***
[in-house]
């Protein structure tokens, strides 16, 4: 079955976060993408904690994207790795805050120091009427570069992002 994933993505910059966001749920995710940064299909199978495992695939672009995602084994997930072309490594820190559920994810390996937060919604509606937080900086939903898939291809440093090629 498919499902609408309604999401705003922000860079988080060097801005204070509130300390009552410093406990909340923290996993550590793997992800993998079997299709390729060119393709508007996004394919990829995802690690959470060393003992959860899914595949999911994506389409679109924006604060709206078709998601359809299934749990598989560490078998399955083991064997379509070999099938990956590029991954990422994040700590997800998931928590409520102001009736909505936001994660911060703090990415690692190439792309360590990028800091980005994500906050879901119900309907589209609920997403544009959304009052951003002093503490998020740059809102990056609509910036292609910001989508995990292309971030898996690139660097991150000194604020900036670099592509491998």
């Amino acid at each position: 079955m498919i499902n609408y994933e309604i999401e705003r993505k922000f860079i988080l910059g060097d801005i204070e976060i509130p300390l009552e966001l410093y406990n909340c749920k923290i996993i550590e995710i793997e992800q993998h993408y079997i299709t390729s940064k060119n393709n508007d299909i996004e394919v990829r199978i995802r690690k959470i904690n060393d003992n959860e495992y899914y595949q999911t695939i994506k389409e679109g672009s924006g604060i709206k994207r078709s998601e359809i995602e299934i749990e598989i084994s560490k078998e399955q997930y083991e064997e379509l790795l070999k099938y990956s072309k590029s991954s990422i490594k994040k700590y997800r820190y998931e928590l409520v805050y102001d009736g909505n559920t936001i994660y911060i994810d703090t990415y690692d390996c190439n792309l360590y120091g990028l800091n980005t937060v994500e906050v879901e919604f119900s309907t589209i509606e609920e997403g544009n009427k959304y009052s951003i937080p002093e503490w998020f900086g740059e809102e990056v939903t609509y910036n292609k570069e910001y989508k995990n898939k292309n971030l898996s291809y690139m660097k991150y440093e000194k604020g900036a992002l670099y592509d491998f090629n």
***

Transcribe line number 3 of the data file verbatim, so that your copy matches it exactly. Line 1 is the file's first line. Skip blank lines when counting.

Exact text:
């Amino acid at each position: 079955m498919i499902n609408y994933e309604i999401e705003r993505k922000f860079i988080l910059g060097d801005i204070e976060i509130p300390l009552e966001l410093y406990n909340c749920k923290i996993i550590e995710i793997e992800q993998h993408y079997i299709t390729s940064k060119n393709n508007d299909i996004e394919v990829r199978i995802r690690k959470i904690n060393d003992n959860e495992y899914y595949q999911t695939i994506k389409e679109g672009s924006g604060i709206k994207r078709s998601e359809i995602e299934i749990e598989i084994s560490k078998e399955q997930y083991e064997e379509l790795l070999k099938y990956s072309k590029s991954s990422i490594k994040k700590y997800r820190y998931e928590l409520v805050y102001d009736g909505n559920t936001i994660y911060i994810d703090t990415y690692d390996c190439n792309l360590y120091g990028l800091n980005t937060v994500e906050v879901e919604f119900s309907t589209i509606e609920e997403g544009n009427k959304y009052s951003i937080p002093e503490w998020f900086g740059e809102e990056v939903t609509y910036n292609k570069e910001y989508k995990n898939k292309n971030l898996s291809y690139m660097k991150y440093e000194k604020g900036a992002l670099y592509d491998f090629n």